On May 8, 1914 that President Woodrow Wilson (Yes, the president that jailed women for wanting the vote…) declared Mother’s Day a national holiday in the United States. Of course it was 44 years prior that Julia Ward Howe made her Mother’s Day Proclamation in 1870. Here is an excerpt from Howe’s proclamation:
Arise then…women of this day!
Arise, all women who have hearts!
Whether your baptism be of water or of tears!
“We will not have questions answered by irrelevant agencies,
Our husbands will not come to us, reeking with carnage,
For caresses and applause…
Whereby the great human family can live in peace…
Each bearing after his own time the sacred impress, not of Caesar,
But of God –
In the name of womanhood and humanity, I earnestly ask
That a general congress of women without limit of nationality,
May be appointed and held at someplace deemed most convenient
And the earliest period consistent with its objects,
To promote the alliance of the different nationalities,
The amicable settlement of international questions,
The great and general interests of peace.
Really a lovely quote by Howe. Now I would like to share a personal memory that is just a small reminder of why I love and honor my mom.
When I was 16 years old and my mom was teaching me to drive in her 1979 red Thunderbird — a car that seemed like it was a mile long — I was determined to get my drivers license, as it was a status symbol of adulthood, a right of passage.
When it came time to take my driving test, I was quite nervous and anxious. The woman who came out to administer the driving test was quite intimidating to me. She was well over 6 feet tall and probably twice my size. The driving test did not go well. The examiner was laconic and rather unpleasant, which just added to my anxiety. Sadly, I did not pass my driver’s test.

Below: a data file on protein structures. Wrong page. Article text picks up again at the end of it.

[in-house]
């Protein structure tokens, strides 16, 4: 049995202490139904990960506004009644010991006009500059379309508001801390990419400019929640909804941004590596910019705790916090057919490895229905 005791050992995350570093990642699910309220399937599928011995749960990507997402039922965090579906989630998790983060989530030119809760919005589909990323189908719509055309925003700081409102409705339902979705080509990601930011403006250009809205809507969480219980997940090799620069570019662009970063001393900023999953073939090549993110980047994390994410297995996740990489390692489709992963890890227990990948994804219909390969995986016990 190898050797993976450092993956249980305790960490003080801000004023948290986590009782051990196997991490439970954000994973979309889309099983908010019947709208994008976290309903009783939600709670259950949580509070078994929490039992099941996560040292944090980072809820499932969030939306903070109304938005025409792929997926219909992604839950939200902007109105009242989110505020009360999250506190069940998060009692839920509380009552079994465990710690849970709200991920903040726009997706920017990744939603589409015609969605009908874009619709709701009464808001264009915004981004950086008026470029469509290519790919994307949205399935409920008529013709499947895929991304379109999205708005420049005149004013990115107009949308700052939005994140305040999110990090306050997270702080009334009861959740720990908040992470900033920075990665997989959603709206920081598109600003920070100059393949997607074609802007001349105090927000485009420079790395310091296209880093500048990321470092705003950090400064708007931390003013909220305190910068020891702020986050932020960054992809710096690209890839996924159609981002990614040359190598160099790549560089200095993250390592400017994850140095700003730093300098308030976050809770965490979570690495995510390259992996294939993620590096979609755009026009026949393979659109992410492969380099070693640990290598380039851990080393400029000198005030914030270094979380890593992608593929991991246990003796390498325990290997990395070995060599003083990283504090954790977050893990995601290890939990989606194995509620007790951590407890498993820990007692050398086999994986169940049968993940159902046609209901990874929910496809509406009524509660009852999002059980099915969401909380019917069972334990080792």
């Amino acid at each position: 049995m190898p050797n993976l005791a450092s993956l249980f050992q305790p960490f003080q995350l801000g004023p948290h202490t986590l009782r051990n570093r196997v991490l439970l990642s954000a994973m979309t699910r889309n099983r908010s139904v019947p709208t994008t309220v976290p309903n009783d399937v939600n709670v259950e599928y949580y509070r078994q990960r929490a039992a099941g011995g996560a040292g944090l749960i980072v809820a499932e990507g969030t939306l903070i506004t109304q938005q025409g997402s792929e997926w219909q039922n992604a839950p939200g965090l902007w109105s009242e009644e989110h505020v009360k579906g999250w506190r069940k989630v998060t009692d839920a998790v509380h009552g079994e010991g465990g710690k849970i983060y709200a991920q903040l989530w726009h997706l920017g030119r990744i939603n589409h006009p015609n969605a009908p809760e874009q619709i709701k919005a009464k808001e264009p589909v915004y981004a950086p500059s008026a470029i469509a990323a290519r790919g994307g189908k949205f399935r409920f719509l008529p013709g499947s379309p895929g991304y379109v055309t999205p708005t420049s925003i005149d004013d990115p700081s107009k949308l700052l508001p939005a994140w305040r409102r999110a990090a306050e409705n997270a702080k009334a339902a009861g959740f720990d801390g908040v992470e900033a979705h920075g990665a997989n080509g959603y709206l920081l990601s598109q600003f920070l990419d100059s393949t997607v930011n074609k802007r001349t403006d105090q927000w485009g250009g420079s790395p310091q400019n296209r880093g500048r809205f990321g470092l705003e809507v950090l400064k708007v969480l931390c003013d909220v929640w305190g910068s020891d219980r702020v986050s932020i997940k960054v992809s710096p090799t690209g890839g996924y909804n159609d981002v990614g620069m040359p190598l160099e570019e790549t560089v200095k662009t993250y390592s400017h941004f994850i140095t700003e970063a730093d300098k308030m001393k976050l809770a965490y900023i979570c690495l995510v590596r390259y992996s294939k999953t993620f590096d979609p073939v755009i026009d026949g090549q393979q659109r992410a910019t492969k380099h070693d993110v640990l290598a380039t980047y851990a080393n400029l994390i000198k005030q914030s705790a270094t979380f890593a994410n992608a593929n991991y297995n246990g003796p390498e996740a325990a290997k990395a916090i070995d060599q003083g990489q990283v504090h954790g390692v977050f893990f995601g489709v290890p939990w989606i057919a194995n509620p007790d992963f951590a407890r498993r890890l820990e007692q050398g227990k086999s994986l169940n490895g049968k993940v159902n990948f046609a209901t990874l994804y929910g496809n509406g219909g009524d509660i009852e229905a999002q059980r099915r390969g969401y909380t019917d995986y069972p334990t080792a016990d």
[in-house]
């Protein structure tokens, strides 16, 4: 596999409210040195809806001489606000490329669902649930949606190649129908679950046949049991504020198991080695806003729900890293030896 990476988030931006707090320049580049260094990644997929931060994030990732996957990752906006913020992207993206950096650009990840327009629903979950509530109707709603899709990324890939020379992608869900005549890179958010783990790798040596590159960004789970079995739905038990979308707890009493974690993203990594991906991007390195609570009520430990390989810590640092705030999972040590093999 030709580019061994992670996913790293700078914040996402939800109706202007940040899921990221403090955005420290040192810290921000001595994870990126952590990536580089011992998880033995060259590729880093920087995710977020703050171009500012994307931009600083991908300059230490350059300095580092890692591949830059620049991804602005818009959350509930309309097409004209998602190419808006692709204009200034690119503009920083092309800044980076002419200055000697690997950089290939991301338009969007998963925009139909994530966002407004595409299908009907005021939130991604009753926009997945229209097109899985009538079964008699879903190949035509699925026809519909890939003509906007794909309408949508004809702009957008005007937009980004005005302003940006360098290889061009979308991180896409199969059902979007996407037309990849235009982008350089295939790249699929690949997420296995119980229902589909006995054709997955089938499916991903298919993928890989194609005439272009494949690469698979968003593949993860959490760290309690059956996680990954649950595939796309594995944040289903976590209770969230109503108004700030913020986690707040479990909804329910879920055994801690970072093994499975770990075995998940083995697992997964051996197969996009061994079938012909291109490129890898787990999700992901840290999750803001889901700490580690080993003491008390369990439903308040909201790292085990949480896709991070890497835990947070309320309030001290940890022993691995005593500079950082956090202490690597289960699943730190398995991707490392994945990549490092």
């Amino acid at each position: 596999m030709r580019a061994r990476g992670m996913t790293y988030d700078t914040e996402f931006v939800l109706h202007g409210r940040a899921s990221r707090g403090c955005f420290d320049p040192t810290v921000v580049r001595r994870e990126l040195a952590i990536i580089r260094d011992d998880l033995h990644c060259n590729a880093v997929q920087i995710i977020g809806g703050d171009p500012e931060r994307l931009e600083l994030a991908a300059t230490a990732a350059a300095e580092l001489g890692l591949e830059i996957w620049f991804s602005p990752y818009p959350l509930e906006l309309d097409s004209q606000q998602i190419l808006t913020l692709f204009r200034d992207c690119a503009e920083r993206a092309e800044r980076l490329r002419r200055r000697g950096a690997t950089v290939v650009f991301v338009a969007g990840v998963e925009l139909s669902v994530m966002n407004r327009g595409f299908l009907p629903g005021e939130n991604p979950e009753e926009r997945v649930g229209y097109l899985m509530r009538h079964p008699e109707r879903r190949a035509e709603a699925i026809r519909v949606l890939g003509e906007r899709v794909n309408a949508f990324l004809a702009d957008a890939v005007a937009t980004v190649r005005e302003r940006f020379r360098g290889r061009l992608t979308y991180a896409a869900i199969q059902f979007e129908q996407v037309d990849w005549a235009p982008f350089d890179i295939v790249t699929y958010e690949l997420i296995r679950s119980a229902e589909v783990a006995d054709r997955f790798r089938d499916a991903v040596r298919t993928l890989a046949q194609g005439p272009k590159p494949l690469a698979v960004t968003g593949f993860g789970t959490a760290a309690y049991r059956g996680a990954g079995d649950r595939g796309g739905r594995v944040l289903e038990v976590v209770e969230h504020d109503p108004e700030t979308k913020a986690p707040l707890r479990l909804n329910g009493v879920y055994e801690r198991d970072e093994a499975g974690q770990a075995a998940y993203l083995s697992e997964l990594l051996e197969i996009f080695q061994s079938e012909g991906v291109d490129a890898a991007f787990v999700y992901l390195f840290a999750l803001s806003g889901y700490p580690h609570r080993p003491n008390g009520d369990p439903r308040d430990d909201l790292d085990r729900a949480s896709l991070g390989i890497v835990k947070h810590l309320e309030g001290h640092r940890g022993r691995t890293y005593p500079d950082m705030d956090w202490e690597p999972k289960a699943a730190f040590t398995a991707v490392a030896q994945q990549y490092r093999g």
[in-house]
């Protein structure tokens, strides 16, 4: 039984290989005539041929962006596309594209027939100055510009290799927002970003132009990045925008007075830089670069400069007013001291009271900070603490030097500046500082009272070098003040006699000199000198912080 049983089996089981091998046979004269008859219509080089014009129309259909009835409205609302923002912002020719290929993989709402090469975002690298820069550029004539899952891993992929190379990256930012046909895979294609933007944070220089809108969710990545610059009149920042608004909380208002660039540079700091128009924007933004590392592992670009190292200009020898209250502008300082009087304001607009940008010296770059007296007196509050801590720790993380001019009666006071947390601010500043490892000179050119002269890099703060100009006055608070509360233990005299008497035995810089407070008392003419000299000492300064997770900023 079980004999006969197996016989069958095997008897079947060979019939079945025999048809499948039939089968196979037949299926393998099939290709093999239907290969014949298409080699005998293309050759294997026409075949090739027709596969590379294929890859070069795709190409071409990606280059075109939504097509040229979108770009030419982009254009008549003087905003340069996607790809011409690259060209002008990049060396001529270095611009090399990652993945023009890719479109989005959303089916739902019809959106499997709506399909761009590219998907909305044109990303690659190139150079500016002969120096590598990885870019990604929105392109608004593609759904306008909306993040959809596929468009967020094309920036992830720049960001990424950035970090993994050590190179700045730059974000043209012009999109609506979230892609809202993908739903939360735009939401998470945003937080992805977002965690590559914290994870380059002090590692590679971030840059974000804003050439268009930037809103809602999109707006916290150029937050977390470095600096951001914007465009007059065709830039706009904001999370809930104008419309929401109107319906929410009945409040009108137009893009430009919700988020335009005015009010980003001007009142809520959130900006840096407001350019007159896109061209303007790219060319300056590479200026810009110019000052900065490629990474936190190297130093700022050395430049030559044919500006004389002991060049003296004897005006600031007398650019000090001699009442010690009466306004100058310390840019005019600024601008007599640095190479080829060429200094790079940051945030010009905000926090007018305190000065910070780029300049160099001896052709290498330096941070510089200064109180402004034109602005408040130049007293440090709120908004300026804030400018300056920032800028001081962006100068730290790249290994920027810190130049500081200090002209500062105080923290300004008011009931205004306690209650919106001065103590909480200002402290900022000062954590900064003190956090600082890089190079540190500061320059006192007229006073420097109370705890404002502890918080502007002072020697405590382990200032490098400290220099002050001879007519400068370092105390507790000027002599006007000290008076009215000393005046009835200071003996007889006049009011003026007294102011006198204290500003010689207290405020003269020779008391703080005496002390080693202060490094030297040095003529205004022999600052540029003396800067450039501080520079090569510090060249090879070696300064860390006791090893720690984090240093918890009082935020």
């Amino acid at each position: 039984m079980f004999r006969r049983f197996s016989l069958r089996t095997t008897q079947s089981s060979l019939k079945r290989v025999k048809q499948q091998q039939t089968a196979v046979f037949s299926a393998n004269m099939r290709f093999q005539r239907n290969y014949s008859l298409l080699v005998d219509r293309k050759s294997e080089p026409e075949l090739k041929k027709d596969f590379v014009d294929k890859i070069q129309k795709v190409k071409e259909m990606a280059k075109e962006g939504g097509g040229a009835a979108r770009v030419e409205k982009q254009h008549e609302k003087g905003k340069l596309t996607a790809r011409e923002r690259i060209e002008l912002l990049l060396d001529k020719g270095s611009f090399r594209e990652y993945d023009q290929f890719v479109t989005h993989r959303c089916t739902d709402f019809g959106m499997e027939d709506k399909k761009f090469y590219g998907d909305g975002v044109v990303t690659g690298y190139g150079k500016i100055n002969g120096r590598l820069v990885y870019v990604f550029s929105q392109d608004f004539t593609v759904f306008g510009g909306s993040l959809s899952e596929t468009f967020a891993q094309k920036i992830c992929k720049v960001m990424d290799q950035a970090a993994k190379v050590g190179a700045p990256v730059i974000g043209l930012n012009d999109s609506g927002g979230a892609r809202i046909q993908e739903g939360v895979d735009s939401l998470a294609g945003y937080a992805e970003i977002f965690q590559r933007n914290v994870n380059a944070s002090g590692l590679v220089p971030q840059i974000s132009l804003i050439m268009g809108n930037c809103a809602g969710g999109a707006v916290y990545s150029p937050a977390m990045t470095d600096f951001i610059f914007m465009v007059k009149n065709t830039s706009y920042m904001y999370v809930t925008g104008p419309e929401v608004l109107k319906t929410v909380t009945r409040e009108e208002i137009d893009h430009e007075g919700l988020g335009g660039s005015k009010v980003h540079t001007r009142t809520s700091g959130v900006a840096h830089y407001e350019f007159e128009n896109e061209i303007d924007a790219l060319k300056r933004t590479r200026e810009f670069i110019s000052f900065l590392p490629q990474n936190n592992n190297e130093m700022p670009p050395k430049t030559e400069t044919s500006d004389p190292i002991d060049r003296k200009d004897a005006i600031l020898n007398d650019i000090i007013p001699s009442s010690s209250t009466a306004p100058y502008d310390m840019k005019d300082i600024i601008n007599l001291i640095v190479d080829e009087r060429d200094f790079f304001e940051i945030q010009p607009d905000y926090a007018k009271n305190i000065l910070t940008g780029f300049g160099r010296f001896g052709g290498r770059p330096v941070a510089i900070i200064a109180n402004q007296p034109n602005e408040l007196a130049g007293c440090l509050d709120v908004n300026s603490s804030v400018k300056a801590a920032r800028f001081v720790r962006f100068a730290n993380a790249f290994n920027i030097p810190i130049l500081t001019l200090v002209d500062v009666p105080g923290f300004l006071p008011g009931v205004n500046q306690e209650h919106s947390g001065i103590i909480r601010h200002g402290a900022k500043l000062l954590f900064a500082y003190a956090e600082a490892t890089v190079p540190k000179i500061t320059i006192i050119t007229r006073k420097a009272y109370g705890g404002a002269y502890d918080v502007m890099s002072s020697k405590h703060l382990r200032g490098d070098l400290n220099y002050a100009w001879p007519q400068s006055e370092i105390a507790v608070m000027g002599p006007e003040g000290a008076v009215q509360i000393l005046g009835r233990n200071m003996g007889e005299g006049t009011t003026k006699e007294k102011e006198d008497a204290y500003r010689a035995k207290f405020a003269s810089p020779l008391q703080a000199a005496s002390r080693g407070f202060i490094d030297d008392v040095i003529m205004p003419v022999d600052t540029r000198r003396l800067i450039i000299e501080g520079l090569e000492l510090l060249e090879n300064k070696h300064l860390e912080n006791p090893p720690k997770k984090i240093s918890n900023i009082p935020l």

On the way home, I was mortified and in tears. My mom reached over and touched my arm and said: “We don’t have to tell anyone. You can just keep practicing and take the test again.” That moment just made me love my mom. It took off the pressure and while I was still exceedingly disappointed in myself, I was no longer devastated.
Adolescence was a very difficult time for me, and my mom was the only friend I had. I was quite unattractive. I was very skinny, had wild hair that was out of control, and suffered terrible acne. I had such bad acne that there were days I could not bear going to school and enduring the ridicule of my peers. Being skinny with bad hair, horrific acne, and the fear that I was gay was almost too my for me at times. My mom allowing me stay at home a couple of days because of my acne was the tonic I needed to just survive.
I don’t think we can underestimate the power of moms. When I think back to moments throughout childhood, I am grateful for my mom. Happy Mother’s Day.